Proper introductions set the tone for a productive business relationship.
If you think introducing yourself to new clients is merely a matter of commonsense, you may be surprised. Proper introductions help establish a credible and productive professional relationship. It is important that all members of your company know the proper way to make client introductions.
Initiate the introduction. If you are the facilitator of the meeting, the first to meet the client or person responsible for taking care of the client, begin by introducing yourself to the client. Depending on the level of formality at your workplace and past precedent, you may introduce yourself with your surname and title (i.e. Hello, I am Ms. Jones, the director of operations) or give first name and a bit about what you do for the company. It is important that you introduce yourself and any co-workers to the client, rather than vice versa.
Remain gender neutral when introducing yourself or colleagues to a new client. Make business introductions according to each person's professional status, regardless of gender. In this case, if a woman outranks a man, introduce the man to the woman. This differs from traditional social introductions where women are always introduced to men, regardless of professional achievements or status.
Prioritise professional status. Individuals of lower professional rank should be introduced to those of higher professional status, which shows deference and respect. However, keep in mind that when making an introduction to a new client, the client always holds the trump card, as the one with the money in hand. You should begin by introducing the highest-ranking person in the meeting to the client first and move down the line from there.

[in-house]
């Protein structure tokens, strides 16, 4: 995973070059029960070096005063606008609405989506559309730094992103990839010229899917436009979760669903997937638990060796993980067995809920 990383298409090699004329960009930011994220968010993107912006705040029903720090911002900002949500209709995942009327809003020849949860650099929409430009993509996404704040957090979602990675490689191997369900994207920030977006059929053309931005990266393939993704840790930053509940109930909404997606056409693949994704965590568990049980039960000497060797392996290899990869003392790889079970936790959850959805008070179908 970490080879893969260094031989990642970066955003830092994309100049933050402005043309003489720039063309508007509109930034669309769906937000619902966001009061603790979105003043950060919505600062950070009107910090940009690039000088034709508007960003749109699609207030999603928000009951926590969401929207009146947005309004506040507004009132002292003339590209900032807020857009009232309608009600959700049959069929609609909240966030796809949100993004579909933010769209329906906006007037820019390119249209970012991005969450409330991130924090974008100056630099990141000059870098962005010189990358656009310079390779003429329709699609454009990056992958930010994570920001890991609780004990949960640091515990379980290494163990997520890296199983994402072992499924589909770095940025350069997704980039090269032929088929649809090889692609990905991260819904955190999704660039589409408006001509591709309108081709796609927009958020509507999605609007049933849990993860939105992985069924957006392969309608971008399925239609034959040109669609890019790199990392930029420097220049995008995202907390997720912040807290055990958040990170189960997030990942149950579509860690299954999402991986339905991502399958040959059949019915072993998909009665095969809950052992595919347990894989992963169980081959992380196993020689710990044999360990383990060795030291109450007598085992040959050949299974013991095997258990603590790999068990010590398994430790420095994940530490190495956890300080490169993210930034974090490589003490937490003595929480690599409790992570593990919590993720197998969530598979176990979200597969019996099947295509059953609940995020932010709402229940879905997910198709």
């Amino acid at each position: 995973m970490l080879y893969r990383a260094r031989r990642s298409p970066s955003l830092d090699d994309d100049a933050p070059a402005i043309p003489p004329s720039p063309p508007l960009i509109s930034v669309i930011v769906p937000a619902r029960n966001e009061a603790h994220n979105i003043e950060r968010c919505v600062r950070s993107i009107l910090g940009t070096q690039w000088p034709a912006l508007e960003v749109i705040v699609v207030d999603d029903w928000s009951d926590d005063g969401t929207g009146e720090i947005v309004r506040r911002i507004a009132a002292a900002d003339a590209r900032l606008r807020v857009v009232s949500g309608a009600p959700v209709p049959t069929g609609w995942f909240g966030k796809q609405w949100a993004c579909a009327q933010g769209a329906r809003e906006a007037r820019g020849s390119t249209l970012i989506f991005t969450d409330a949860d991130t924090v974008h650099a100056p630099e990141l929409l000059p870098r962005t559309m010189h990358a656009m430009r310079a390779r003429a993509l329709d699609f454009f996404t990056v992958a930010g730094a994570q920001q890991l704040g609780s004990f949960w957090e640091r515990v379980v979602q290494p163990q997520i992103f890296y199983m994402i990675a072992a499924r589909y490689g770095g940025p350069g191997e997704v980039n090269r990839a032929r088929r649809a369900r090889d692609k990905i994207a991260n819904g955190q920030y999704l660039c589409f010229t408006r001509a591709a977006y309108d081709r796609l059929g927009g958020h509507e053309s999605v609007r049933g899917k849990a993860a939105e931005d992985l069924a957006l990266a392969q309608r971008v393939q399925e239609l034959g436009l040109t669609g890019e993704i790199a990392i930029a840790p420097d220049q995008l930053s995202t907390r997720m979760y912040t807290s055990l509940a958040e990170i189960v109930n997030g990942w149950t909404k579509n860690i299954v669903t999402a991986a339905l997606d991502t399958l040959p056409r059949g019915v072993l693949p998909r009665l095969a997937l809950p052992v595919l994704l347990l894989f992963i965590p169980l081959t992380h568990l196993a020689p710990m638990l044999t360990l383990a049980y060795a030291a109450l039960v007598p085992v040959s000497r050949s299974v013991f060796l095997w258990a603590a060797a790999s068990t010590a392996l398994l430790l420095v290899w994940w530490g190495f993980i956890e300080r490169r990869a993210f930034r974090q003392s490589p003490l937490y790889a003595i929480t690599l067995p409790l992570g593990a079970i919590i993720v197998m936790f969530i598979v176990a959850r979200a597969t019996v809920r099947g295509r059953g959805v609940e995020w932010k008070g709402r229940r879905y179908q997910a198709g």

Follow cultural norms to establish physical contact. In the U.S., a handshake is a traditional way to consummate an introduction. Extend your hand to the client and offer a firm, but not painful, grip and hold the recipient's hand for no more than three pumps.
Slow down and smile when conducting your introduction. No client wants to feel like you are too busy for them or that the experience of meeting them is unpleasant. Asking a generic question is also a good way to put the client at ease, but asking a question specific to her background or industry will show that you took the time to learn a little more about her.
- If you are making a new client introduction in a foreign country, research the customary greetings before you leave for the meeting. If you are unsure about the proper greeting procedure check with your boss.
- Make sure your breath is fresh and your hands are washed before you meet a client.
- Speak clearly and use a pleasant tone of voice.